What Robert Mapplethorpe's mother called Patti Smith

A touching new interview with the artist's sister sheds light on the photographer's suburban family beginnings
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‘I had my look in mind. He had his light in mind.’ Patti Smith remembers the 12 photographs Mapplethorpe took for her 1975 album Horses at Sam Wagstaff's studio. Photograph © Robert Mapplethorpe Foundation
‘I had my look in mind. He had his light in mind.’ Patti Smith remembers the 12 photographs Mapplethorpe took for her 1975 album Horses at Sam Wagstaff's studio. Photograph © Robert Mapplethorpe Foundation

When Robert Mapplethorpe first enrolled at Pratt Institute in Brooklyn in 1963, he was a short-haired suburban kid, still in the Reserve Officers Training Corps.

Four years later, after meeting the poet and singer/songwriter Patti Smith, Robert was quite different as the late photographer's sister, Nancy Rooney tells the BBC, in a really lovely new interview.

 

Robert Mapplethorpe's sister Nancy - photo courtesy BBC
Robert Mapplethorpe's sister Nancy - photo courtesy BBC

"Once in a while Robert and Patti would take the train out from the city and come to see my parents. I remember my father would be embarrassed because Robert would be dressed all in black and Patti - who was always lovely - would be dressed in ways you wouldn't see in Floral Park," she tells Vincent Dowd.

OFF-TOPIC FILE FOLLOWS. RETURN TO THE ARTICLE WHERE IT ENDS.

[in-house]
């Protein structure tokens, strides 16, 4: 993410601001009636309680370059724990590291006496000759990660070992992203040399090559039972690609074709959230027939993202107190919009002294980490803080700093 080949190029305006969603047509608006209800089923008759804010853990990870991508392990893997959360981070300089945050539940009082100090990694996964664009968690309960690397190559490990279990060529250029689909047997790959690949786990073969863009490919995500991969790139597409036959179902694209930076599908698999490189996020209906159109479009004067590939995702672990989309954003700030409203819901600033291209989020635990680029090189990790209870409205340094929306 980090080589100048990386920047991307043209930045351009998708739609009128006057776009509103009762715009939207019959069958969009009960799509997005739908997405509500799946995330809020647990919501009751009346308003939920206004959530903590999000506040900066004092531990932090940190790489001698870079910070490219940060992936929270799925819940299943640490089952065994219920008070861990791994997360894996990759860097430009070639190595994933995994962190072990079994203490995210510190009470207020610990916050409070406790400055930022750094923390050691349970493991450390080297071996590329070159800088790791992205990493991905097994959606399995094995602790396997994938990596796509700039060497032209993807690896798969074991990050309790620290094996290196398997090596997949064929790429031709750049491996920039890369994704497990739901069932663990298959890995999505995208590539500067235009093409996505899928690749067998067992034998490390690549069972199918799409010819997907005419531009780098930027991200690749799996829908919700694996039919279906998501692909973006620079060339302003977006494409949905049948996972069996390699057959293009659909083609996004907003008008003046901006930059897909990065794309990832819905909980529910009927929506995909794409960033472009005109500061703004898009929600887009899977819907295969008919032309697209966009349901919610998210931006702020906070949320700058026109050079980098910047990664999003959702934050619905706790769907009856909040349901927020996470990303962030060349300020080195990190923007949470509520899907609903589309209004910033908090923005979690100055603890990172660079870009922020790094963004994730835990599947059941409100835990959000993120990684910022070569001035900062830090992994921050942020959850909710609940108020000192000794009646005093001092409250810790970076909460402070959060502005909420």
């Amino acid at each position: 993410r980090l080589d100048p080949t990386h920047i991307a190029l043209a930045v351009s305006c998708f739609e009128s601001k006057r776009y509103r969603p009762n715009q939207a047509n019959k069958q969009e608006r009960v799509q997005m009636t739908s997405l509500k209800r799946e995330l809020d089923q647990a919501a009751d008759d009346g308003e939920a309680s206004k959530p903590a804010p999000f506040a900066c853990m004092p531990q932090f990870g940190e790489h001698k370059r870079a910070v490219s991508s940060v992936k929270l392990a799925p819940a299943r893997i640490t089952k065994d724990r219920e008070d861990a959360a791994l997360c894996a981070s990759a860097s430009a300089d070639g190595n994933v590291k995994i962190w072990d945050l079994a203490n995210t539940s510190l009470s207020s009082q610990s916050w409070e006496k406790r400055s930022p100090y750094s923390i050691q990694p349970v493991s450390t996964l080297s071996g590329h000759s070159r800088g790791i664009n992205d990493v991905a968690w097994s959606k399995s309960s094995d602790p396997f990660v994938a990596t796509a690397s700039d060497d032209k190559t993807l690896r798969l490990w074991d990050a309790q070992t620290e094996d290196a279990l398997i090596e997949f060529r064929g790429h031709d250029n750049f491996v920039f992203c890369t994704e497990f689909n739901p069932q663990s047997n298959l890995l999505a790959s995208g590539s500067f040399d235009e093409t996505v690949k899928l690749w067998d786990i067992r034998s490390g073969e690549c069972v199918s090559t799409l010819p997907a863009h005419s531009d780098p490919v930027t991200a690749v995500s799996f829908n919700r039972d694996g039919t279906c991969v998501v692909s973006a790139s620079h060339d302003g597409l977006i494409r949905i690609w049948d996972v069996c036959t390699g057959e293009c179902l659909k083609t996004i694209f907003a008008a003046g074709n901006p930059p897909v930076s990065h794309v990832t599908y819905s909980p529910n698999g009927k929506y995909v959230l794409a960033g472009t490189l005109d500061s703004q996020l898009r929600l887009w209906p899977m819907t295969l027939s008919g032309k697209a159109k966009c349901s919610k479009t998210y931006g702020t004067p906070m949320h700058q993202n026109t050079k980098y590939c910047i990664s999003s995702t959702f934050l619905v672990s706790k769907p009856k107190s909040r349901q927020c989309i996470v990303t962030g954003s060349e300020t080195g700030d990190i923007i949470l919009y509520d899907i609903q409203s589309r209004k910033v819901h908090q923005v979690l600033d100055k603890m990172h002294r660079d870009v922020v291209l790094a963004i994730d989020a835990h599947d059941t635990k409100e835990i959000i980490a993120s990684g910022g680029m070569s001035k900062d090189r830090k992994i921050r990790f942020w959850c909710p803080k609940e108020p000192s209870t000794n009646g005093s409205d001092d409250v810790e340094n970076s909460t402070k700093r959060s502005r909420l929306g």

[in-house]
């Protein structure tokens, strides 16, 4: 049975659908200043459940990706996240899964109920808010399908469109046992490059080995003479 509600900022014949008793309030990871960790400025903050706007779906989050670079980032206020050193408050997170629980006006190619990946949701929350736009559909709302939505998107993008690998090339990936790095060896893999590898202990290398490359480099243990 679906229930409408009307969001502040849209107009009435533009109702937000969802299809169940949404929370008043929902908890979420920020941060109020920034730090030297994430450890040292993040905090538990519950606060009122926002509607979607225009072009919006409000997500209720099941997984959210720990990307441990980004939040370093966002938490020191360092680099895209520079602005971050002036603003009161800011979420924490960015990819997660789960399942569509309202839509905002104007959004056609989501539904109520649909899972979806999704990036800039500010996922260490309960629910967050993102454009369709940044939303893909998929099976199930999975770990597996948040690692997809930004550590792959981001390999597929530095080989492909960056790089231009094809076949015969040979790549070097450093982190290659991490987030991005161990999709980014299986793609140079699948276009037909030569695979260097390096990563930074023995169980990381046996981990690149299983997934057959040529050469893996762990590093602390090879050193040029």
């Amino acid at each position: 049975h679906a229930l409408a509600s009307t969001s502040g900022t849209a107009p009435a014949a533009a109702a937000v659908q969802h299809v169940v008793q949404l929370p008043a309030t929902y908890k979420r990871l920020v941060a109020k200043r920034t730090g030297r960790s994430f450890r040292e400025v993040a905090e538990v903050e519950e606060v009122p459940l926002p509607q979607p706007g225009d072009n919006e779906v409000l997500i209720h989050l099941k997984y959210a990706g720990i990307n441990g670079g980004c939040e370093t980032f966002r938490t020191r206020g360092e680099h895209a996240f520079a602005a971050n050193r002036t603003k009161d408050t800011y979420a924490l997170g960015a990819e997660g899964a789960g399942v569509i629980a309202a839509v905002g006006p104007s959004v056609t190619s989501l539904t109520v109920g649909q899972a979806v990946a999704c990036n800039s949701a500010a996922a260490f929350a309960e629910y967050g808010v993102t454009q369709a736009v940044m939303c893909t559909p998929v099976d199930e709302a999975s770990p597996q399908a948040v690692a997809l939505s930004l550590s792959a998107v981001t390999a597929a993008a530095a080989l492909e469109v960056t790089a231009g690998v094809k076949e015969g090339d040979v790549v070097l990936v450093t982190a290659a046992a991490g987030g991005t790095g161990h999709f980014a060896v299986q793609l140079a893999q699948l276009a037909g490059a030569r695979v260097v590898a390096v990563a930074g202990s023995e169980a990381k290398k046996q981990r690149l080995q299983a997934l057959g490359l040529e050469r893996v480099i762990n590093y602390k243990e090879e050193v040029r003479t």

Despite these appearances, the Mapplethorpe family were told that Robert and Patti had married and responded accordingly. "My mom would send her anniversary presents addressed to Patti Mapplethorpe," recalls Nancy. "But my father pointed out there were no pictures of the ceremony and that we'd seen no marriage license. Of course it had never happened."

 

Robert Mapplethorpe, Calla Lily, 1988, Gelatin Silver Print © Robert Mapplethorpe Foundation. Mapplethorpe Flora: The Complete Flowers, Phaidon
Robert Mapplethorpe, Calla Lily, 1988, Gelatin Silver Print © Robert Mapplethorpe Foundation. Mapplethorpe Flora: The Complete Flowers, Phaidon

It's a remarkably telling anecdote. Today, many in the art world regard Mapplethorpe as not only a photographic pioneer, but also a champion of gay rights and free expression; while Smith's relationship with Robert – initially sexual though later platonic – has been well documented, not least by Smith herself.

However, Nancy admits that she didn't fully understand her brother's sexuality until he had been diagnosed with AIDS. "He invited me into the city to go to his loft downtown, which I and my parents had never been to. It was a beautiful loft filled with artwork and vases," she recalls. "I said to him: 'Robert, are you gay?' And he said: 'Yeah Nan, I am.' And I said: 'Because I was never really sure.'"

Thankfully, Nancy was able to attend her brother's acclaimed retrospective, The Perfect Moment, which opened at the Whitney 30 years ago this month, only a few short weeks before Robert passed away in March 1989. 

"I saw what a success he was - though the people surrounding Robert were a bit different from our Long Island upbringing. Some of his photographs did shock me. Self-Portrait with Whip is well-known now but it was a few moments before I even realised it was Robert staring out at me with a whip in his butt. But I was so glad I attended that night."

 

Mapplethorpe Flora: The Complete Flowers

To see more of Mapplethorpe's beautiful pictures order Mapplethorpe Flora: The Complete Flowers; for more on sex and art, get The Art of the Erotic; for more art and queer culture, get Art & Queer Culture. 


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